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.... animals were everywhere all of a sudden!

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Zebras, Giraffes, Wildebeest, Elephants, Springbok, Impalas were all around us. And just a few hours before the place had seemed lifeless? How can so many animals turn invisible? Where do they hide? In Aardvark burrows? B)

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Nxai Pan NP is one of only few places (Etosha one other for example) where Springboks and Impalas are sympatric.


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We would see tons of Impalas later, especially at Kwara. But this family was our very first sighting of them.

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The Springboks, unlike us, were not too impressed with the size of this elephant.


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This giraffe looked weird, there´s definitely something wrong with its jaw.


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This elephant didn´t like us too much, and told us to (excuse my language ;) ) piss off by doing exactly that.

Fortunately, others were more relaxed about our presence:




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The very rare Black-Socked-Elephant

On our way back we found two of the lionesses again - or rather they found us when they came out of the bush.

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This one passed us by extremely close, none of us dared to move, and she gave me a look I will not forget. "She loves you", one of my jeep buddies jokingly told me. Well, I love her too, of course. B)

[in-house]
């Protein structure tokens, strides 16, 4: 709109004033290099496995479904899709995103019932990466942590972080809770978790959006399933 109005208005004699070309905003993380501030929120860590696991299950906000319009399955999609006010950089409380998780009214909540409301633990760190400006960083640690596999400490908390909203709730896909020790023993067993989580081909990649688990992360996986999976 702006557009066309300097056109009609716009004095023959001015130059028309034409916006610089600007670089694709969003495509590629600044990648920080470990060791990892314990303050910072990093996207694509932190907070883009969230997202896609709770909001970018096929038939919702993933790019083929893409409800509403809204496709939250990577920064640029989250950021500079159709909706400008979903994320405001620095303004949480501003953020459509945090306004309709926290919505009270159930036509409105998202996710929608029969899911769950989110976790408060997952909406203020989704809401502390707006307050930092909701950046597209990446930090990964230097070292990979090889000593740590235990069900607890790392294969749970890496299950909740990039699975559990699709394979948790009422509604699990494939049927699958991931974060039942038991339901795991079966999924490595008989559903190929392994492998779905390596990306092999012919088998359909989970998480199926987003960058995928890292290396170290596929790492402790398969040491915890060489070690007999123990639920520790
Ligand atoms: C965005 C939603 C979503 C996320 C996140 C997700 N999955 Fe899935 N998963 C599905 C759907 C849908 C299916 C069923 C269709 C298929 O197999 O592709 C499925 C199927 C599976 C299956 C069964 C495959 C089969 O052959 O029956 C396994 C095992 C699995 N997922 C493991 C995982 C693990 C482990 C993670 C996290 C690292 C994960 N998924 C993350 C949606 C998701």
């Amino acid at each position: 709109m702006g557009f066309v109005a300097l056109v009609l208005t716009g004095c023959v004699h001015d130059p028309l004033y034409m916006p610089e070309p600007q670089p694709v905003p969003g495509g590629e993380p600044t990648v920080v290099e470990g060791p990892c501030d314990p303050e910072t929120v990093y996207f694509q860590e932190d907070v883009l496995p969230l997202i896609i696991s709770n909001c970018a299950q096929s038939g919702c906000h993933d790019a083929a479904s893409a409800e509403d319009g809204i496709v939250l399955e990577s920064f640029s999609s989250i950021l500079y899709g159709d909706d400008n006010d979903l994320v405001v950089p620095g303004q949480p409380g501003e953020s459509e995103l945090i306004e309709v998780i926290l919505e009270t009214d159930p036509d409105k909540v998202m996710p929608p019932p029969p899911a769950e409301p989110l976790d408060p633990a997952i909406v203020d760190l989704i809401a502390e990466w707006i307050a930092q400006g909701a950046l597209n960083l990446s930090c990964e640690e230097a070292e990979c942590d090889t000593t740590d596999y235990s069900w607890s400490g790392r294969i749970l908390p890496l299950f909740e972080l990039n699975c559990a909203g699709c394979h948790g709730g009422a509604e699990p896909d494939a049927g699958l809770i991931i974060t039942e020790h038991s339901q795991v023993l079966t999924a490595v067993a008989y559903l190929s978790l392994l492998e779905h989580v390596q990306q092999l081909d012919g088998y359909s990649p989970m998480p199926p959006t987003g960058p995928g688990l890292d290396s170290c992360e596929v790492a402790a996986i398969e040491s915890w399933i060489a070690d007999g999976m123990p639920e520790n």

The two sisters were walking with a purpose, and so we were following them.

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Indeed, they were trying to hunt, and approached the waterhole, to snatch themselves a little zebra snack. It was very exciting watching them, as they stalked and crouched, until they were very close to the water.

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As it dawned, more and more zebras were coming out to the open plains to the waterhole and passed the two lions by only 100 m away. Every time one of them would get closer, not only the lioness went stiff of tension, but so did we. Would we see an actual hunt, maybe even a kill now?

I was a bit conflicted about it. On the one hand, of course it would be super exciting to see nature in the raw. On the other hand, it was hard not to feel with the happy-go-lucky zebras who had no idea that they were in mortal danger and just had fun:

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But I needn´t have worried, none of them got close enough, and all of a sudden the lionesses gave up and just stood up, showing herself to the zebras, which stampeded off.

And so the day ended bloodless again.

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Atravelynn

Your visit to the baobabs was not with "empty pouch" as it appears you will have some lunch. Those Swainson's Spurfowl are really magnificent birds. Great spider in the web!

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Atravelynn

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I found the gemsbock a date for prom or better yet the Salzburg festival. It would be a pity to be all dressed up and no place to go.

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Edited by Atravelynn
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Kitsafari

Wonderful to come back to the report after so many days, and find more stunning pictures and delightful stories. The deception valley looks awfully quiet. Is it always like that or is it because it's the rainy season which allows the animals to scatter and hide?